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Rakishok – A Reflection

Chief Rabbi Prof. I. Abrahams
Translated by Rabbi Ezra Boyarsky
I was born in Vilna, known throughout the Jewish world as Yerushalayim D’Lita – the Jerusalem of Lithuania – due to the fact that Vilna was the cultural and intellectual center of Lithuanian Jewry. My mother of blessed memory was also born in Vilna, but my father of blessed memory was a full-blooded, thoroughbred, Rakishok native. Reb Zecharya Alter, as he was called, and his father, Reb Avroham, and his uncle, Rabbi Katz, the official Rov (spiritual leader) all hailed from Rakishok. This makes me at least a partial landsman of Rakishok. I feel extremely proud of my family connections and through them with the small Lithuanian shtetl, Rakishok, as though I had actually been born there.

Still, you might well ask, why do you feel such an extra special closeness to this town? Firstly, I must admit that I don’t recall anything from "der alter heim" (the old country) – neither from Vilna nor from Rakishok. I was only three when my parents with their only son (that’s me), left Russia because of the political disturbances and settled in England. A three-year-old can hardly remember anything except stories his parents related to him which consisted for the most part of nostalgic reminiscences and home-spun tales that suffused a flavor that was uniquely characteristic of Jewish life in Lithuania.

It was these stories that fired my imagination, penetrated deeply into my consciousness, and fleshed out events from long ago, as if I had been an eyewitness to them. For example, I was told that when I was only three I told my grandfather with great excitement on the first day of Pesach that I had already dipped twice (at the seder we dip twice, once celery in salt water and a second time moror, bitter herbs in charoses, a mixture of apples, nuts, and almonds, moistened with wine). When my Stroger grandfather asked me, "What did you dip it in?" I proudly responded, "Matzah in chicken soup!" My grandfather smiled and lovingly pinched Yisroel’s cheek ... (again, that’s me).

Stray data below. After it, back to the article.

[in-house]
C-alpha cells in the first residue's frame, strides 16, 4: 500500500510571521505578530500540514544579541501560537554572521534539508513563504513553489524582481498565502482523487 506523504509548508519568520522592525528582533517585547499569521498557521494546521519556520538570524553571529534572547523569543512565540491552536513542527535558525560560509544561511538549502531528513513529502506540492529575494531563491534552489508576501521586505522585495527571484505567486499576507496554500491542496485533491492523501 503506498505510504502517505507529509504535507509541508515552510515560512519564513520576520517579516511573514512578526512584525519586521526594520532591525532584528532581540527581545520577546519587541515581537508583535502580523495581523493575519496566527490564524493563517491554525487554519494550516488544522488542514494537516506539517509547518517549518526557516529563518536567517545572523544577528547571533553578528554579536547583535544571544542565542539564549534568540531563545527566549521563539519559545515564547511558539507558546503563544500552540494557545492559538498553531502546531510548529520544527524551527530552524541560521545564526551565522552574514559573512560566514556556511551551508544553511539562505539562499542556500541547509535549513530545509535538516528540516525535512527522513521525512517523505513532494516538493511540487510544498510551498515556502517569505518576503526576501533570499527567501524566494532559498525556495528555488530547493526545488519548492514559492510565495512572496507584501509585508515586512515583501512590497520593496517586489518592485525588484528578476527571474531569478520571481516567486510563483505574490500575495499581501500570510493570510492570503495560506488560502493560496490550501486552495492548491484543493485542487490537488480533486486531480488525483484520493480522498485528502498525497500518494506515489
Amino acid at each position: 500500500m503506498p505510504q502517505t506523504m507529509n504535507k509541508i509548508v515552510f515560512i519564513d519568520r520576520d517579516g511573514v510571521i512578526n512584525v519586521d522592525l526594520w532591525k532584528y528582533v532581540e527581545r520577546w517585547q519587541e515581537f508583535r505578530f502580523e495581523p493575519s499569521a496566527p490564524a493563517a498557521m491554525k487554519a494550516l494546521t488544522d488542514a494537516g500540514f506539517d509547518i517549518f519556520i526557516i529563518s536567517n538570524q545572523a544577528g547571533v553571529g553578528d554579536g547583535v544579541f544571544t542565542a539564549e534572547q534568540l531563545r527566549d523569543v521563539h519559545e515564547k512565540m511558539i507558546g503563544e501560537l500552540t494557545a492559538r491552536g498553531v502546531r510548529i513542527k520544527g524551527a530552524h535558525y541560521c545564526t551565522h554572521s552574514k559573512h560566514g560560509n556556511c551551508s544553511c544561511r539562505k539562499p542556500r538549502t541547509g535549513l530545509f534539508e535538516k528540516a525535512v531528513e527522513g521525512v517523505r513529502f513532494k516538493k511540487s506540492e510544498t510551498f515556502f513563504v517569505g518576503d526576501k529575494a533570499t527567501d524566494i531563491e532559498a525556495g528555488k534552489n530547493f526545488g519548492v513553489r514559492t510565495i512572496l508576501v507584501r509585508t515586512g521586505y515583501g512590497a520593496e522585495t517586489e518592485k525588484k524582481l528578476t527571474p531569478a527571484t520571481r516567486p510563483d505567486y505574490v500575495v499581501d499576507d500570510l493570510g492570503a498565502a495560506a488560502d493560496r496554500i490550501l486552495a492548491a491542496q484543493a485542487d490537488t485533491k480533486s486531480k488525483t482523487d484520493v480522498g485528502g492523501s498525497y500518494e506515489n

I recall a host of such stories, but my unbounded love for Rakishok is not based on these tales. My real pride and admiration is for the tiny Lithuanian "shtetele proper." I actually knew Rakishok and shall never forget her. Once again, you may ask: "How is that possible? You don’t remember anything and yet you claim to have intimate knowledge of her." Yes, my dear friends, this is indeed a riddle and a mystery. And the purpose of my brief article is to uncover the mystery.

My entire youth, from tender childhood till the time I became Rabbi, I was raised in a home that was saturated with traditional Judaism – in an atmosphere that was a veritable carbon copy of Rakishok. The moment one crossed the threshold of our home in London, the capital of the British Empire, one was instantly transported to an entirely different world, to the Jewish East European world, the spiritual repository of the Jewish heart and soul. In my parents’ home was reflected, in all its nuances, the life of Rakishok that they had left behind, but only in a physical sense. We spoke Yiddish only, and if perchance an English word slipped through inadvertently, it was "Yiddishized" to such a degree that it was impossible to identify its origin.